Being centred around the cast of Digimon Adventure 2, outside of one or two minor cameos, none of the original cast had any bearing on the storyline, with Davis, Ken, Yolei, Cody, TK and Kari being left to solve this for themselves… another nicety as it always felt like Tai stole the show whenever he was on-screen. As one might expect, Davis, Veemon and Ken tend to steal the show, with the others playing second fiddle for most of the film. Having a greater focus on the group working together directly would have been much nicer, although, with an 87-minute runtime and a lot of content to cover, the focus was better on a few than everyone.
When Digimon Adventure 02: The Beginning begins its cinematic screenings in Western markets over the coming weeks, you will have the option to watch the movie with either the Japanese voice-overs or English dubbing. If nostalgia is your thing, you will find a few of the original Saban dub voice actors return to their respective characters – including Brian Donovan (Davis), Derek Stephen Prince (Ken), Neil Kaplan (Hawkmon), Laura Summer (Patamon) – while some voice actors who started voicing their respective characters in Digimon Adventure Tri onwards also make an appearance. Unfortunately for some characters, their English VAs have since sadly passed away, or have otherwise not voiced their characters since the early 2000s – and it is to be expected they were unavailable. The same can be said on the Japanese voice-overs side, however, with many changes in voice casting. Being more familiar with the English voice cast, that is the language I opted to go with, and the returning cast did their darnest recreating their voices from 20+ years ago, while the new voice actors all paid proper homage to the original voices.
In terms of music, Digimon Adventure 02: The Beginning features remixed versions of some of the show’s iconic Japanese tunes, such as Beat Hit! and Brave Heart (Which honestly, after hearing it in so many Digimon films since tri, is starting to feel nostalgic in its own right), while Target, the show’s original Japanese opening theme, also receives its own remixed version in a new opening, featuring existing vocals from the late Wada Kouji with an updated musical arrangement. The rest of the insert songs and new ending sequence were also welcome, doing the film justice in complementing the scenes while not being too annoying or overpowering.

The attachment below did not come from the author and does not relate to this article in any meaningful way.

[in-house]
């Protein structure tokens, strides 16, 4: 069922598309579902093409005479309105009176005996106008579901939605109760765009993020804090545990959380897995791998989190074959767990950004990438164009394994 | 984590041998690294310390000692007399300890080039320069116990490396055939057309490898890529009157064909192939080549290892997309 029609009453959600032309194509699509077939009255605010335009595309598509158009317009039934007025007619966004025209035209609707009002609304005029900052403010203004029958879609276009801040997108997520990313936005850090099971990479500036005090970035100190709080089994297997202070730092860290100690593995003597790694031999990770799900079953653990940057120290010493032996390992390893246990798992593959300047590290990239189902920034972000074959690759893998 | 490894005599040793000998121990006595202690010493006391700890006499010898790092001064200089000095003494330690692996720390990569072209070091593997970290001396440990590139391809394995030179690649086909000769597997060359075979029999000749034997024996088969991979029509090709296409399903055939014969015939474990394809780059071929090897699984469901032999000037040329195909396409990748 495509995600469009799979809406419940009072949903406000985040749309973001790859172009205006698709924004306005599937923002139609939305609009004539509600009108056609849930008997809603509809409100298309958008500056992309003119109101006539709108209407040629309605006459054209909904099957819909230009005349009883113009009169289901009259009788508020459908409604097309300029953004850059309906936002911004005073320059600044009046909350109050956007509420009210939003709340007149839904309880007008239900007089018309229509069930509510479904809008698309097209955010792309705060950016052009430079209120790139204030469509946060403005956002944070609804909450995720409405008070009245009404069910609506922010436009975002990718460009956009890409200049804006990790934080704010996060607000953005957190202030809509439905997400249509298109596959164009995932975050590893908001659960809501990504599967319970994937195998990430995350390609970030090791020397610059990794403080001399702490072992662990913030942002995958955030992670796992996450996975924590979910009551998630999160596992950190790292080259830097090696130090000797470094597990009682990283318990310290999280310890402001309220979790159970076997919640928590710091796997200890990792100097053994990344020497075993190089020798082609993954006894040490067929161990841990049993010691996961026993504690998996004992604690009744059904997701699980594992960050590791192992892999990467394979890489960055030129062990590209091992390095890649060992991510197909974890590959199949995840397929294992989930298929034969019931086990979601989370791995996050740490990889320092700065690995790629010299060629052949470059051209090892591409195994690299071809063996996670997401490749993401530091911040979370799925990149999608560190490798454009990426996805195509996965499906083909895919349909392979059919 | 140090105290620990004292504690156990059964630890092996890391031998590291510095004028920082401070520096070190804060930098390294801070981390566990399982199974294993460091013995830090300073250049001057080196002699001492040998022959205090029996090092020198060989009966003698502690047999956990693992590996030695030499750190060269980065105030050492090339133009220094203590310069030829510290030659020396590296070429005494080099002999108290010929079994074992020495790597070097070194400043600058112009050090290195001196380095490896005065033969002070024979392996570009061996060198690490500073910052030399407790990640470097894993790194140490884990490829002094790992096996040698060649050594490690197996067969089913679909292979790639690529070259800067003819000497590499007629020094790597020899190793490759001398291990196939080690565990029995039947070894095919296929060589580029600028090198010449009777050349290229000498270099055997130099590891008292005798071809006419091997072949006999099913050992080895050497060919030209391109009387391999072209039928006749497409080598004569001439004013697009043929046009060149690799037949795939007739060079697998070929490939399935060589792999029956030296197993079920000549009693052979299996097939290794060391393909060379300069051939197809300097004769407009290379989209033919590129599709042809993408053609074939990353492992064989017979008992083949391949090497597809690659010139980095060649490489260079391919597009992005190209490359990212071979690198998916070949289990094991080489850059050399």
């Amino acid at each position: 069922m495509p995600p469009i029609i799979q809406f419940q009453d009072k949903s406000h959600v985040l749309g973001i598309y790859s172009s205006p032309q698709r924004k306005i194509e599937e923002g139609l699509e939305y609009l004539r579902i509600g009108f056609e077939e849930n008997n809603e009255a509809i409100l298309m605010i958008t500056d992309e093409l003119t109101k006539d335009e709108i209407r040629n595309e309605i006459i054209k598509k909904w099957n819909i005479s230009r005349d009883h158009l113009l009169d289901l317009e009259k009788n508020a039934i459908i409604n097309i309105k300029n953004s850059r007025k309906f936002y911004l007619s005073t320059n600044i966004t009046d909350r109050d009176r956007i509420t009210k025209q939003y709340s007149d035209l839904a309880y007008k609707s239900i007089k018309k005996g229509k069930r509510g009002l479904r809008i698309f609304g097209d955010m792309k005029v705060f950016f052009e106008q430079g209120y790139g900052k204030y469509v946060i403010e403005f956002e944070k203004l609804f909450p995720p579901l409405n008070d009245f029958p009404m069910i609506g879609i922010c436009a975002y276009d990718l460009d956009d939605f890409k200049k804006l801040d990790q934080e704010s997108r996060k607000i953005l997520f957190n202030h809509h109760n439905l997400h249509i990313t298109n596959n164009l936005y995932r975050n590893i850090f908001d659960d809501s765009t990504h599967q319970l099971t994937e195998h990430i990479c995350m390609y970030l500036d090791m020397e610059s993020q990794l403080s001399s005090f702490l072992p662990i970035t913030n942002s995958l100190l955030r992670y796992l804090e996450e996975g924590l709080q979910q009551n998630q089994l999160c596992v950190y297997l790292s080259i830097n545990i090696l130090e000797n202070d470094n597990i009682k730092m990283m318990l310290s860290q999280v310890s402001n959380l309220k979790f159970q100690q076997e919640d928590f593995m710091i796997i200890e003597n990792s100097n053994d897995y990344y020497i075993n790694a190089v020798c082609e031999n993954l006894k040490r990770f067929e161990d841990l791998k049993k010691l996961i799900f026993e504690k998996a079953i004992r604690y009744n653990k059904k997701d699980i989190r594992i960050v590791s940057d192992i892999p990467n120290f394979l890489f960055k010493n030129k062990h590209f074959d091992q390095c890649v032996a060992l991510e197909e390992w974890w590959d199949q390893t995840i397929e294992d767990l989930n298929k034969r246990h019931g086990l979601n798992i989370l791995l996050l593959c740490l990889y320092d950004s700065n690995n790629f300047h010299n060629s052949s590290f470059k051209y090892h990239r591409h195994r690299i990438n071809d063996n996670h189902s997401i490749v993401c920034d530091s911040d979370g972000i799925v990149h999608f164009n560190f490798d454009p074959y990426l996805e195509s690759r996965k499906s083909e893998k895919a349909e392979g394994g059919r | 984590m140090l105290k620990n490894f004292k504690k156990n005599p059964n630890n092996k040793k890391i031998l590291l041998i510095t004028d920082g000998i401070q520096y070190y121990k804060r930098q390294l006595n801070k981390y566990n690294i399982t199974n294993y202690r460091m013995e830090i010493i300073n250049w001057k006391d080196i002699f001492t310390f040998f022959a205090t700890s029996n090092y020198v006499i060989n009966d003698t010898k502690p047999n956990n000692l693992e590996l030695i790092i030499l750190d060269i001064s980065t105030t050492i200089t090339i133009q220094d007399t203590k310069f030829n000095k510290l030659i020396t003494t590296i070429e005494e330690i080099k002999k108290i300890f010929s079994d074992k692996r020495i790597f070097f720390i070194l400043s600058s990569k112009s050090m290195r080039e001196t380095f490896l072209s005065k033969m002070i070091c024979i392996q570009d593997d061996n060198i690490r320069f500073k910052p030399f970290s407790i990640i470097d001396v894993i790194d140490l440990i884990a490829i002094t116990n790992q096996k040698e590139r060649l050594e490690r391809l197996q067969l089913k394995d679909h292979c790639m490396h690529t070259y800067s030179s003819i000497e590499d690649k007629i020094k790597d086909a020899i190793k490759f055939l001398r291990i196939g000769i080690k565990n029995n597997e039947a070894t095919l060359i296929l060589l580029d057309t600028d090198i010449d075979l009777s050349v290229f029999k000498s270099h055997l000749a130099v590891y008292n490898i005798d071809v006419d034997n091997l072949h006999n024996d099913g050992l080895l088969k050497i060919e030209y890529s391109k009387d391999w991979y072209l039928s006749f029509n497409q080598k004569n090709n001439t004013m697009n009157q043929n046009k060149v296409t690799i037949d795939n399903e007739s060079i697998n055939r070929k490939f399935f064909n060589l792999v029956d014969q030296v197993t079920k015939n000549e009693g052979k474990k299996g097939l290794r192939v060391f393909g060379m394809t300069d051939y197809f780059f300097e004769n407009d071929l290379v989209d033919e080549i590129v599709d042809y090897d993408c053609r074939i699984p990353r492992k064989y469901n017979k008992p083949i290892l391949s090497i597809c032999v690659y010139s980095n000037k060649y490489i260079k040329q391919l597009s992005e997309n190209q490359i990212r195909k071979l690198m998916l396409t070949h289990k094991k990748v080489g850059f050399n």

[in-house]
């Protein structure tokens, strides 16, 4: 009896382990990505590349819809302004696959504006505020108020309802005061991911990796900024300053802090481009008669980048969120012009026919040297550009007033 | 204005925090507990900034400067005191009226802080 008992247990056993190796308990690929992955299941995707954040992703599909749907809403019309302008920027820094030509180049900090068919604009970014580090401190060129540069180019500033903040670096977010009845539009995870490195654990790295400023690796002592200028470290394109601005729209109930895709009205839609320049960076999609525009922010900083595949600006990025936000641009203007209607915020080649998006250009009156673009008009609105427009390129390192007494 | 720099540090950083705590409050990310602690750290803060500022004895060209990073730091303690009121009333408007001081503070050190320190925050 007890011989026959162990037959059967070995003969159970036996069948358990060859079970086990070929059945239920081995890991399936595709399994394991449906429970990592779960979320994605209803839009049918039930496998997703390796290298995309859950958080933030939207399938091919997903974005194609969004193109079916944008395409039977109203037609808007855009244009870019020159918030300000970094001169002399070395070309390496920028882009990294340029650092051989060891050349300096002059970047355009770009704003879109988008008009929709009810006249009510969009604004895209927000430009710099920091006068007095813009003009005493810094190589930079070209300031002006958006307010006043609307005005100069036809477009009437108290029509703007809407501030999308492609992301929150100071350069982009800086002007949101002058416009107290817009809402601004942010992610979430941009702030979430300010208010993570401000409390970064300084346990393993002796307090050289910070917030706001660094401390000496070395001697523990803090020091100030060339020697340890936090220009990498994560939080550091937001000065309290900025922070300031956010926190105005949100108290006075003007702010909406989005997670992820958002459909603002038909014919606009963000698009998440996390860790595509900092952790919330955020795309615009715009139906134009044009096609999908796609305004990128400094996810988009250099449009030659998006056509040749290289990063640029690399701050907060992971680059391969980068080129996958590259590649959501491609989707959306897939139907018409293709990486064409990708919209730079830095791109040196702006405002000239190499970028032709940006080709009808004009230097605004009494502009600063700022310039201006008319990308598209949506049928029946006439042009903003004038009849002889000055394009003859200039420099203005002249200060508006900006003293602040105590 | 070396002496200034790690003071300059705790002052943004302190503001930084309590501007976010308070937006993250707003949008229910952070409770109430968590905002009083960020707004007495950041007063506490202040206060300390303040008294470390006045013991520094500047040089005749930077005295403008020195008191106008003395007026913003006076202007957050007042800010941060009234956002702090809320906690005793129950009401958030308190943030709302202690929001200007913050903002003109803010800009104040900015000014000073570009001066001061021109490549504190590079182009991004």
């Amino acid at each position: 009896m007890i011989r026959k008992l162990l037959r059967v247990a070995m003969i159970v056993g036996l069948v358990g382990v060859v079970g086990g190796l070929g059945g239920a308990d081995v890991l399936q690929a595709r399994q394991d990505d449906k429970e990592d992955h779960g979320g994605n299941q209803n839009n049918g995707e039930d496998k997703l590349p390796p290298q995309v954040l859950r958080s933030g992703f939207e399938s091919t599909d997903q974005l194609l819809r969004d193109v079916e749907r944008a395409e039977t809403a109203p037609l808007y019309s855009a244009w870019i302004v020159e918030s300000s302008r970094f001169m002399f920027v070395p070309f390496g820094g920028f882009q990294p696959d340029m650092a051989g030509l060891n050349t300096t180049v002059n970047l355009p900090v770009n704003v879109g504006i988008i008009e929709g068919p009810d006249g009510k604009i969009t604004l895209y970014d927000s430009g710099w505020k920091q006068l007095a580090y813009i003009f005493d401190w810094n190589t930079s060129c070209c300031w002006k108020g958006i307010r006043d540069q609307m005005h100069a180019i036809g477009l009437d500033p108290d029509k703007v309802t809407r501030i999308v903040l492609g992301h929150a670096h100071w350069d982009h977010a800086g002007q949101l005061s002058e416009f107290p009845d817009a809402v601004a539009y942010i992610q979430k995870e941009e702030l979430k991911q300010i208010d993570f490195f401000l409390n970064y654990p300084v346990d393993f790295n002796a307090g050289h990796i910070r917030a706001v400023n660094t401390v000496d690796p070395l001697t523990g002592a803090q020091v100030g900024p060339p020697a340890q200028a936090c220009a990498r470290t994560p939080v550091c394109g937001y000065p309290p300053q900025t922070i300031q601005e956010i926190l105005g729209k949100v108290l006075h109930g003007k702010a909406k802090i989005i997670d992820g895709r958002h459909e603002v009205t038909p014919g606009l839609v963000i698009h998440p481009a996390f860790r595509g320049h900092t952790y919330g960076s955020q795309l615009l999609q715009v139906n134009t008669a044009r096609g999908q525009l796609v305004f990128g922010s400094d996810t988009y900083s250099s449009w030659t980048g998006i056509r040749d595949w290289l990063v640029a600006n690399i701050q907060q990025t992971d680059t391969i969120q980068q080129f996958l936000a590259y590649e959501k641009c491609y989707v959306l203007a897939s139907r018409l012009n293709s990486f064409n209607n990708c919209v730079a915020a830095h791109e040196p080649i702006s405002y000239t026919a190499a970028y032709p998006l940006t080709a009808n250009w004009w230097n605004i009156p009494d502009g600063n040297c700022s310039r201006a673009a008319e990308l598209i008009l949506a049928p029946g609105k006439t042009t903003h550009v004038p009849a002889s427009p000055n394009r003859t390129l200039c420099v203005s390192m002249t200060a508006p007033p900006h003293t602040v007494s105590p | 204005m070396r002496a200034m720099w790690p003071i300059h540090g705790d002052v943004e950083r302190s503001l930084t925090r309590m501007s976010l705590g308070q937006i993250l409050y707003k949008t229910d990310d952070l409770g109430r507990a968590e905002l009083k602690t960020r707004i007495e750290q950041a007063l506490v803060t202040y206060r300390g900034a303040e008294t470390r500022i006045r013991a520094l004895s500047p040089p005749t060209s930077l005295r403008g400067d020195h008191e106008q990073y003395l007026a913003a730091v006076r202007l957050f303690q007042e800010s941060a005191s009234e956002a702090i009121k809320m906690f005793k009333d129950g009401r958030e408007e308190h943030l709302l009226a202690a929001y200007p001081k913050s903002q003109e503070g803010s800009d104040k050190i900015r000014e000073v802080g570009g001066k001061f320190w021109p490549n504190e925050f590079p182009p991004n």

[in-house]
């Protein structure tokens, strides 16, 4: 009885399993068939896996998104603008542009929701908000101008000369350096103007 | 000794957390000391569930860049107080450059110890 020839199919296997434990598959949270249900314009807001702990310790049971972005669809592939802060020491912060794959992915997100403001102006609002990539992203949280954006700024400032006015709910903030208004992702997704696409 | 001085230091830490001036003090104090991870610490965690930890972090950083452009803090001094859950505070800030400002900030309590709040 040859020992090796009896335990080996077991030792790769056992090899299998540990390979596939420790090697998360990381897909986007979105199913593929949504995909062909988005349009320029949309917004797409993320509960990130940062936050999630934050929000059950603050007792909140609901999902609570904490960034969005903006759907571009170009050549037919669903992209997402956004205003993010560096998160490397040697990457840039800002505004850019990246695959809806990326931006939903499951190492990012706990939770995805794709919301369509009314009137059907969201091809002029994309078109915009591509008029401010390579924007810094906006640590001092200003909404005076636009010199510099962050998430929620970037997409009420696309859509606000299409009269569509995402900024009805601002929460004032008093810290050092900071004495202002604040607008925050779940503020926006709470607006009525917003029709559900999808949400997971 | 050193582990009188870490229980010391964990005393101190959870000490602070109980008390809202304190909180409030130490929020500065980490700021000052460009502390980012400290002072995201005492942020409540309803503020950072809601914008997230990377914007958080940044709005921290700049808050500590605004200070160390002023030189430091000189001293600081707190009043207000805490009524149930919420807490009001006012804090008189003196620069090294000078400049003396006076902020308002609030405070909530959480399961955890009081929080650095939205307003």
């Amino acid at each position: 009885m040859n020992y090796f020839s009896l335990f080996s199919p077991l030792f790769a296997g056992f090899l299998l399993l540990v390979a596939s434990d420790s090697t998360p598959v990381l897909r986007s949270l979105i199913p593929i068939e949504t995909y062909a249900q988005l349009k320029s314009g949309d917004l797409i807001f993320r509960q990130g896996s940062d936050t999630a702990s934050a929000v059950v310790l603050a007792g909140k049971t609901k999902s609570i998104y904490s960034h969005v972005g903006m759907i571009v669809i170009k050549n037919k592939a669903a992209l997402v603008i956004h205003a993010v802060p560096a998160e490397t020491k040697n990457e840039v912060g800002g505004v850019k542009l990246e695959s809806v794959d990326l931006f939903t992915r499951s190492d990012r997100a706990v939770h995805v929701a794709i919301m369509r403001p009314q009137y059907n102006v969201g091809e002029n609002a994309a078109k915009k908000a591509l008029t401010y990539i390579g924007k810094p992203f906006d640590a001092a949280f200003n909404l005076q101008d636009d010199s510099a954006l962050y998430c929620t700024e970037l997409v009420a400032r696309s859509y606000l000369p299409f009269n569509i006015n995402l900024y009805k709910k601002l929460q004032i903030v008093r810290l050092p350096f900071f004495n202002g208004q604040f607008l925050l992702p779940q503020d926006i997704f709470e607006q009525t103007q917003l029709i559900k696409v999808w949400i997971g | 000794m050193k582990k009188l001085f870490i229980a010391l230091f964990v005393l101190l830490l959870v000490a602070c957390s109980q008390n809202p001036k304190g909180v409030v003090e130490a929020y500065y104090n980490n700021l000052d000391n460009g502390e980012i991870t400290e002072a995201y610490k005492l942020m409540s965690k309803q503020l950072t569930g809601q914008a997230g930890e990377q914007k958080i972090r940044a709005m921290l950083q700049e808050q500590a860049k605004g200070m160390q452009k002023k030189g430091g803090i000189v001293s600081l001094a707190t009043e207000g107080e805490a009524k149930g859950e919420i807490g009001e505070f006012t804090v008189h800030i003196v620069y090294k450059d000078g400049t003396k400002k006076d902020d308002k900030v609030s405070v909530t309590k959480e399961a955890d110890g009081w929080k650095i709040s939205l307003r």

Visually, this is once again a Digimon work with a movie budget, and the team at Toei Animation do this potential send-off to the cast of Digimon Adventure 2 in an aesthetically pleasing way, from great animation and environment designs to some pretty impressive fight scenes between Digimon. Furthermore, they went a bit further with the Digivolutions, bringing the DNA Digivolutions across into high definition. A nice touch indeed!
Whether you have been following Digimon Adventure in recent years or are like myself and have a deep-rooted nostalgia towards the cast, setting and themes it offers – Digimon Adventure 02: The Beginning is a nice (potential) end to the era, tying up some loose ends, introducing a compelling concept, standing out as good work in its own right and bringing across some of those more sophisticated and emotional ideals the series has gotten really good at delivering in other formats over the years. An enjoyable addition to the long-running Digimon Adventure narrative, and one that I don’t want to say goodbye to just yet.
Digimon Adventure 02: The Beginning is set to begin screenings in cinemas across select Western markets this month, starting with North America from 8-9 November 2023 kudos of Toei Animation and Fathom Events. Select screenings will be hosted in Australia later this month as well, kudos of Sugoi Co.
A screener of Digimon Adventure 02: The Beginning was provided by Toei Animation to facilitate this review.
Imagery Credit for this Article: ©Akiyoshi Hongo, Toei Animation, TOEI